In what the company describes as a ‘system issue’, but what looks more like user error, Cunard inadvertently sent an email with a spreadsheet attachment containing the contact information of 1,225 Cunard passengers to an unspecified number of customers.
The issue first came to light when ‘davyjones’ posted an alert to an internet cruise forum: “I have received an email from Cunard with a spreadsheet file attached giving me the booking reference and names and email address of 1225 passengers. This information would allow me to see all the information such as address, contact number and passport information that you need to enter before your cruise. My name and number is on the list.”
Cunard rapidly closed down the booking system and confirmed the error. It told the cruise forum, “Cunard can confirm that an e-mail was sent in error to some guests containing details relating to other guests' bookings. We took swift action to close down the check-in system, Voyage Personalizer, until we are able to re-issue new secure log-in details to all affected guests.”
Cunard Line’s President and Managing Director Peter Shanks told Jeff Randall Live (Sky News) that no passport information or credit card numbers were sent out. “However,” in support of davyjones’ original comment, “it would theoretically be possible to access individuals' passport information using the booking reference numbers, names and email addresses.”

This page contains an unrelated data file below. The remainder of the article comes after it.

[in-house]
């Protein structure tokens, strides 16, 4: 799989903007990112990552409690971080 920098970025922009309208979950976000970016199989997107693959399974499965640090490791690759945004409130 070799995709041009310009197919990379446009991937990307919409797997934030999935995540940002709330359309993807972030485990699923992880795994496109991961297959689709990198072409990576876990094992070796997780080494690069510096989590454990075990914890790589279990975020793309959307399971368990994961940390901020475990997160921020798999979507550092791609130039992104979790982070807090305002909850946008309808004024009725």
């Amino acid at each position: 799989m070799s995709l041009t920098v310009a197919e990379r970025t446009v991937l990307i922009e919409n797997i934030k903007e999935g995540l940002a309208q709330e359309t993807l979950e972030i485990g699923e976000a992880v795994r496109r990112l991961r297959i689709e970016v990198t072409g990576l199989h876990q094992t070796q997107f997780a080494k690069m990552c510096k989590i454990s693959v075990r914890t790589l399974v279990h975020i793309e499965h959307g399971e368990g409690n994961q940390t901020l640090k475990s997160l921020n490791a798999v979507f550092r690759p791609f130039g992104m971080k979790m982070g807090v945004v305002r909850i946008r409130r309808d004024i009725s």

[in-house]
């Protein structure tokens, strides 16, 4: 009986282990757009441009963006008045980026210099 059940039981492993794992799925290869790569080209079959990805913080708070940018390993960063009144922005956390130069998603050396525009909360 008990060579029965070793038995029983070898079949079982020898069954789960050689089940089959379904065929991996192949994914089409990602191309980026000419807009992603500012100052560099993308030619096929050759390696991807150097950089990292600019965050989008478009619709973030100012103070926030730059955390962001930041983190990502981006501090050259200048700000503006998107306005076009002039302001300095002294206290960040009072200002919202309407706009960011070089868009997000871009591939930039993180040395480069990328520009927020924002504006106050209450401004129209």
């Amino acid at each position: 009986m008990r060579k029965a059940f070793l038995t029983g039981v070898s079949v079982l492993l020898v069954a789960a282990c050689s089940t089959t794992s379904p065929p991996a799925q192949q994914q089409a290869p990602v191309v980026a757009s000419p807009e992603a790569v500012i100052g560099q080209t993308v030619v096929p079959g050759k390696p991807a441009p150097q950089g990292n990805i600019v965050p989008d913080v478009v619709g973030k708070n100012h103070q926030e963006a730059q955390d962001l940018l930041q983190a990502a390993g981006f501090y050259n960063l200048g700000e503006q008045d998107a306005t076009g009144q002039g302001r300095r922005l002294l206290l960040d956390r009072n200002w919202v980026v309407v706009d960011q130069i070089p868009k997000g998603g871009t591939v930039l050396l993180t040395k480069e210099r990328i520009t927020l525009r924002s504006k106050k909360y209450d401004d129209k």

Although Cunard responded rapidly, the issue has potential to grow. In the ensuing online discussion, davyjones points out that Cunard’s booking system was not very well protected. “It is about time the likes of cruise lines and airlines allowed one to set an additional password to supplement only needing the booking reference and person's name to access their details.” He went on to look at the spreadsheet attachment and pointed out that the booking reference numbers (effectively the passwords) would be easy to crack. “The first two characters are all the same, the third has about 6 variations and the remaining three are random. It would not take too long to write a script to churn through...”
He then goes on to explain the relevance. “I'm a good guy but someone who wasn't might have a trawl for QG bookings (as that's where the money is), get their address and telephone number, ring up when they are away and if no answers pay a visit.”
Since several other members of the forum recommended making a complaint to the ICO, this might not be the last we hear of this particular breach.